Conclusion

Those selling on Amazon are concerned over the new Amazon increases and have discussed viable alternatives including selling through Amazon’s rivals, like eBay. However, small businesses that continue to sell online may also need to consider the benefits of using Amazon, even with increased costs, before making other arrangements.

The site continues to offer a well-known brand, high online visibility, features like Amazon’s customer fulfillment program and prompt and easy payment of merchants.

Merchants have also complained about eBay’s rate increases in the past, and certainly Amazon is not the only eCommerce site to increase rates for members recently, due, at least in part, to increased costs.

Small eCommerce businesses would also need to weigh the expense, time and expertise needed to establish their own eCommerce sites as well as the cost of providing customer fulfillment.

4 Comments ▼

Shawn Hessinger - Editor


Shawn Hessinger Shawn Hessinger is the Editor for Small Business Trends. He is a journalist and social media networker with more than a decade of experience in the traditional newspaper business before moving to the digital world. He was the former community manager of BizSugar and the former community editor at AllAnalytics, a site dedicated to professionals in the business intelligence and analytics community.

4 Reactions

  1. Wow, lots of changes going on with Amazon. Wonder what else is to come.

  2. I am not surprised to hear about Amazon. Ebay is no better either. The larger these conglomerates get the more powerful they get and the greedier they get. They become so large and powerful that they are a law unto themselves. I had an ebay business which I closed in 2010 after 5 years of trading. Starting from next to nothing, selling just a few second hand items, the business expanded continuously at a rapid rate and in the end with all the ebay fee hikes and changes of rules which cost us more and more we were forced to close. I worked full time, my wife part time, nobody else employed. We turned over £150,000 in our best year, before the recession hit, and ended up paying ebay £22,000 in fees.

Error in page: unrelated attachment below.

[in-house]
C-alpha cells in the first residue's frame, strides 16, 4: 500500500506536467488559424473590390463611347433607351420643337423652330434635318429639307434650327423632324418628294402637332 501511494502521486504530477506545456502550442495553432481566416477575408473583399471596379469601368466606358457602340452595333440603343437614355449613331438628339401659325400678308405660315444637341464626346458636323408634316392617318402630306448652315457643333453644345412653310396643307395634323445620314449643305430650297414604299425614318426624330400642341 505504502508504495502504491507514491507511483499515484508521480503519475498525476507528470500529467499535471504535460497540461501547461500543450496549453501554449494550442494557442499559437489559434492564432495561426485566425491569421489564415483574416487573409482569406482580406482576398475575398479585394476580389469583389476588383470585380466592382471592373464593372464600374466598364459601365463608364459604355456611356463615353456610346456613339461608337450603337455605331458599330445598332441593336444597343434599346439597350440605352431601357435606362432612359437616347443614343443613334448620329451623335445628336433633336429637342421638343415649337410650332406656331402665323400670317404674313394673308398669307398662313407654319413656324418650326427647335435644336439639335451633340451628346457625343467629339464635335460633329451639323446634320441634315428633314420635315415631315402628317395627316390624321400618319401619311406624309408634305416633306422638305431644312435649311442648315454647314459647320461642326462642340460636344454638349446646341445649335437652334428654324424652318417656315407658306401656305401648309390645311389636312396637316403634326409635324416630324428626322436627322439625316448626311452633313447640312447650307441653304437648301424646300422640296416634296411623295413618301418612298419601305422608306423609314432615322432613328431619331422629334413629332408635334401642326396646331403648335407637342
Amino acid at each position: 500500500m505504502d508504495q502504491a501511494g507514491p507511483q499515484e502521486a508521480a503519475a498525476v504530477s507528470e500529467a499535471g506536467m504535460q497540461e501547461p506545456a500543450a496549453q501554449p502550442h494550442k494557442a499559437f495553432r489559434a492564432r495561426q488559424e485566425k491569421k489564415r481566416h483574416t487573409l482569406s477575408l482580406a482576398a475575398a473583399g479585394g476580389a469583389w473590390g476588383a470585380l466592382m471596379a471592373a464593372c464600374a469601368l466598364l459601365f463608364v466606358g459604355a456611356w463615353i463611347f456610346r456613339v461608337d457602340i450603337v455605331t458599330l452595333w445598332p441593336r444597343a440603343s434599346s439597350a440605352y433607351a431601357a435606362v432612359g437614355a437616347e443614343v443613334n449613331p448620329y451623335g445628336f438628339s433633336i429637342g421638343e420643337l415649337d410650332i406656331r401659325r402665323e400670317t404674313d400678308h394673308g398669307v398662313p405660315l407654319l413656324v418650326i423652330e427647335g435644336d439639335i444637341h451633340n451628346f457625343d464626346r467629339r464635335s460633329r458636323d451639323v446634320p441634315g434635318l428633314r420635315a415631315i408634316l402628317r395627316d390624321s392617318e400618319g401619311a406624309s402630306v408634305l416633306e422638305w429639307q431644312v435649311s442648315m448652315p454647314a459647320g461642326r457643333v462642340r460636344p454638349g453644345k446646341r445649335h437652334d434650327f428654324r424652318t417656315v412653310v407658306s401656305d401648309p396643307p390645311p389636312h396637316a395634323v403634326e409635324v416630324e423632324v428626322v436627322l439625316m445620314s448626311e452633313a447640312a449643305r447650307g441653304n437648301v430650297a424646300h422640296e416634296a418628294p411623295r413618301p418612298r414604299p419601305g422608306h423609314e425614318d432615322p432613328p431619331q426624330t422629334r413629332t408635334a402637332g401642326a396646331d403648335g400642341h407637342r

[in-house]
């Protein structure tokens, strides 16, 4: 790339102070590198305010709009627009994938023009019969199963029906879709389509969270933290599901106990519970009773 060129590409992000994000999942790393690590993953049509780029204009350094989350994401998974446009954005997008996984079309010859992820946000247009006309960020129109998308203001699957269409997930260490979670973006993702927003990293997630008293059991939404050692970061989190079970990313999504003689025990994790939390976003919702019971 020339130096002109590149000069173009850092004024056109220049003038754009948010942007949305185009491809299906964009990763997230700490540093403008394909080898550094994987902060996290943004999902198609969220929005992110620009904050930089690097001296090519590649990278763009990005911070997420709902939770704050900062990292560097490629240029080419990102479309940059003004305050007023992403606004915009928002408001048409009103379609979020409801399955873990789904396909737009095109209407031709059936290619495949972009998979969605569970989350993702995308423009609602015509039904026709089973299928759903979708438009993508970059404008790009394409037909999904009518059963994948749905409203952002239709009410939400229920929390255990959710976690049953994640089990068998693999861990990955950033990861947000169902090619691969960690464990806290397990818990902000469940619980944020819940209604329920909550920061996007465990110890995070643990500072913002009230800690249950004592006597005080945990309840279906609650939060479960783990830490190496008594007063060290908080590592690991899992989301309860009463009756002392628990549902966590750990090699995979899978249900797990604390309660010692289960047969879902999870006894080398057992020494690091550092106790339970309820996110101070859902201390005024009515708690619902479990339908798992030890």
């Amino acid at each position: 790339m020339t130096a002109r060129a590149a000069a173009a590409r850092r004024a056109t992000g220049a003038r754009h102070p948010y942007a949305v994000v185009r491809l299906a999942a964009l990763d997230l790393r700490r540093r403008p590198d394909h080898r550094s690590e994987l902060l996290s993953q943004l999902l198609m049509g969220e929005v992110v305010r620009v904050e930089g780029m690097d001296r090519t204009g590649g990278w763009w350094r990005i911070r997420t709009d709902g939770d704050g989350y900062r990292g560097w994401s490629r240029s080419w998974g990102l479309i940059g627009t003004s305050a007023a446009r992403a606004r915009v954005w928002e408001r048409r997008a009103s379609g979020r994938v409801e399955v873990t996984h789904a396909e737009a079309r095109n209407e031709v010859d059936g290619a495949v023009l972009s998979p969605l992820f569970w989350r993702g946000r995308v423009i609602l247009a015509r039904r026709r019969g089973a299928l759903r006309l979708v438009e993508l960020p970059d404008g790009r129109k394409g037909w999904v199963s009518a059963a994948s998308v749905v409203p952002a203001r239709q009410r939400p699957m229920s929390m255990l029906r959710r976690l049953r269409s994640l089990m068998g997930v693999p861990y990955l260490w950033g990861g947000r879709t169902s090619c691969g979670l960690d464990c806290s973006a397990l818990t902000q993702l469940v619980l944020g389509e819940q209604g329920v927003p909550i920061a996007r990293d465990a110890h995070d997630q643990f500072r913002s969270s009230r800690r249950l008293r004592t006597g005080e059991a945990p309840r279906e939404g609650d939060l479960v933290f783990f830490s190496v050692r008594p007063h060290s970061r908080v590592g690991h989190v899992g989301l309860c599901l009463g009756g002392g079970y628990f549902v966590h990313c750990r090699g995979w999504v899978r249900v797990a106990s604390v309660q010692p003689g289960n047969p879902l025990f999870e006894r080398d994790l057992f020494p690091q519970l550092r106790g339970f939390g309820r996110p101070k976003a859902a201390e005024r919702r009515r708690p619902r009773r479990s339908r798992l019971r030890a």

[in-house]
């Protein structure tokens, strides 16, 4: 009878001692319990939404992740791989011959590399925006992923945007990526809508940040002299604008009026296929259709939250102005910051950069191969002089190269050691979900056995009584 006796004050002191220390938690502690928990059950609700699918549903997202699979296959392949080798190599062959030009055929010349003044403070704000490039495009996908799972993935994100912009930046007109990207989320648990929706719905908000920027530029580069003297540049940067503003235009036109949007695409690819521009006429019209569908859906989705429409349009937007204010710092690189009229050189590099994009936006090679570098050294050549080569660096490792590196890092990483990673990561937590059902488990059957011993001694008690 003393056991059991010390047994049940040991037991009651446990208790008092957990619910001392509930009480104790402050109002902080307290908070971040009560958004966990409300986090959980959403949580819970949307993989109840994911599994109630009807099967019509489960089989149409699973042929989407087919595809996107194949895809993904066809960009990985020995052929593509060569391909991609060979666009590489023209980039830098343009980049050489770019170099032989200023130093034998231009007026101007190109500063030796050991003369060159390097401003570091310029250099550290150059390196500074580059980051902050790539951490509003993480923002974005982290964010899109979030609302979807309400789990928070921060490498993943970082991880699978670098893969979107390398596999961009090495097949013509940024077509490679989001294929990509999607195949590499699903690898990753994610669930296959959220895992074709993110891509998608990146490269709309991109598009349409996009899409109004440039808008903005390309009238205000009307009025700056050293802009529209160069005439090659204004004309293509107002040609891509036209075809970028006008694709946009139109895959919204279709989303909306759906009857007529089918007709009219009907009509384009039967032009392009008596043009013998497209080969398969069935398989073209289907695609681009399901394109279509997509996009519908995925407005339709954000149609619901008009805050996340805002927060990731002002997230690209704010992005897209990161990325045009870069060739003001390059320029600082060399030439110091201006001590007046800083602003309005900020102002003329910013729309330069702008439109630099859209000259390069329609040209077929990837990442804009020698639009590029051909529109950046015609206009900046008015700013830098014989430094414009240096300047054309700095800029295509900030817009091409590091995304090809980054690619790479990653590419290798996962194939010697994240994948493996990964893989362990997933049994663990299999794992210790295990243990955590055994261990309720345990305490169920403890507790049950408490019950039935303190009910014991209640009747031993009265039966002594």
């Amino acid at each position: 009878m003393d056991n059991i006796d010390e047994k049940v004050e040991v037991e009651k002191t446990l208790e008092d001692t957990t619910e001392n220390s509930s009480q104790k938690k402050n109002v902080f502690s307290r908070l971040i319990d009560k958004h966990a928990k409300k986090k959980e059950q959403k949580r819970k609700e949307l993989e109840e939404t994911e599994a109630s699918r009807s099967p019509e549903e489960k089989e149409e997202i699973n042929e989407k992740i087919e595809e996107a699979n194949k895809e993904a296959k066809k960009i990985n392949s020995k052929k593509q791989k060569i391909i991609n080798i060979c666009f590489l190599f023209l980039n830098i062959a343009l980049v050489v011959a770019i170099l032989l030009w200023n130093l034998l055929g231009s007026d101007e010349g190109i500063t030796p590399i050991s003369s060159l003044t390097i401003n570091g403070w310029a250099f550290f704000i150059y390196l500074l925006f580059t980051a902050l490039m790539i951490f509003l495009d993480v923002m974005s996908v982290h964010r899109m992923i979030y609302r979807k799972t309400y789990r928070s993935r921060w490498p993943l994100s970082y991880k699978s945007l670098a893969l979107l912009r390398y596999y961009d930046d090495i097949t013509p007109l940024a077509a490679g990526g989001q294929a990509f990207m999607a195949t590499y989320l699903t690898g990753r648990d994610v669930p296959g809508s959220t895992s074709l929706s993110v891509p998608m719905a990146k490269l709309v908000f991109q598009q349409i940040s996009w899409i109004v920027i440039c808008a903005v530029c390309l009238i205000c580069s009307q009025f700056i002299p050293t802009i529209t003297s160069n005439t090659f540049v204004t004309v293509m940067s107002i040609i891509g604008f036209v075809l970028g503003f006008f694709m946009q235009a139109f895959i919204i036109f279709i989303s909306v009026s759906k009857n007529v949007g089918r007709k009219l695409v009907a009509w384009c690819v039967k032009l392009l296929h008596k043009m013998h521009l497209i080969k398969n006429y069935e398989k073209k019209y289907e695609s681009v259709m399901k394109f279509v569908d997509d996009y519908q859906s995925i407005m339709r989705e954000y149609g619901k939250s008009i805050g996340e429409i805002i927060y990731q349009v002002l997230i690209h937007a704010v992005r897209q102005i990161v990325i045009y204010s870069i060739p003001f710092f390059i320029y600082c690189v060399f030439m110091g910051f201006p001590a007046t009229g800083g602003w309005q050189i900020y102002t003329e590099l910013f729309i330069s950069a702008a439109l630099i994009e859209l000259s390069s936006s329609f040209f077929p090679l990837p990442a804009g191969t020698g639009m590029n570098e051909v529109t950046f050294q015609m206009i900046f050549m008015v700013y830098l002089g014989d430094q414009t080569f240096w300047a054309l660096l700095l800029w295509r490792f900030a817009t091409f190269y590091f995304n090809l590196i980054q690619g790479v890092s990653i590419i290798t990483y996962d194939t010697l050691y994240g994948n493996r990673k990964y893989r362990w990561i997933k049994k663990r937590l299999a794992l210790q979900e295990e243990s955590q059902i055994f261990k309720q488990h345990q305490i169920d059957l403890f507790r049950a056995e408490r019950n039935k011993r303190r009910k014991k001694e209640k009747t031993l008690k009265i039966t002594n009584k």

The governments of the world do not seem to be able to control this blatant abuse of companies who destroy the chances of many budding businesses. We were lucky because we were able to establish from scratch what has now become a successful business costing only a fraction of the massive amount of fees paid to ebay over the years.
    These companies do not care if you leave them because they know that you will be replaced by the droves of new businesses joining up. This is because they make it so easy to start a business with them. At no initial cost you can be trading within an hour of inception.

Leave a Reply

Your email address will not be published. Required fields are marked *

*

You may use these HTML tags and attributes: <a href="" title=""> <abbr title=""> <acronym title=""> <b> <blockquote cite=""> <cite> <code> <del datetime=""> <em> <i> <q cite=""> <strike> <strong>



Compare your business to the industry - Try our new tool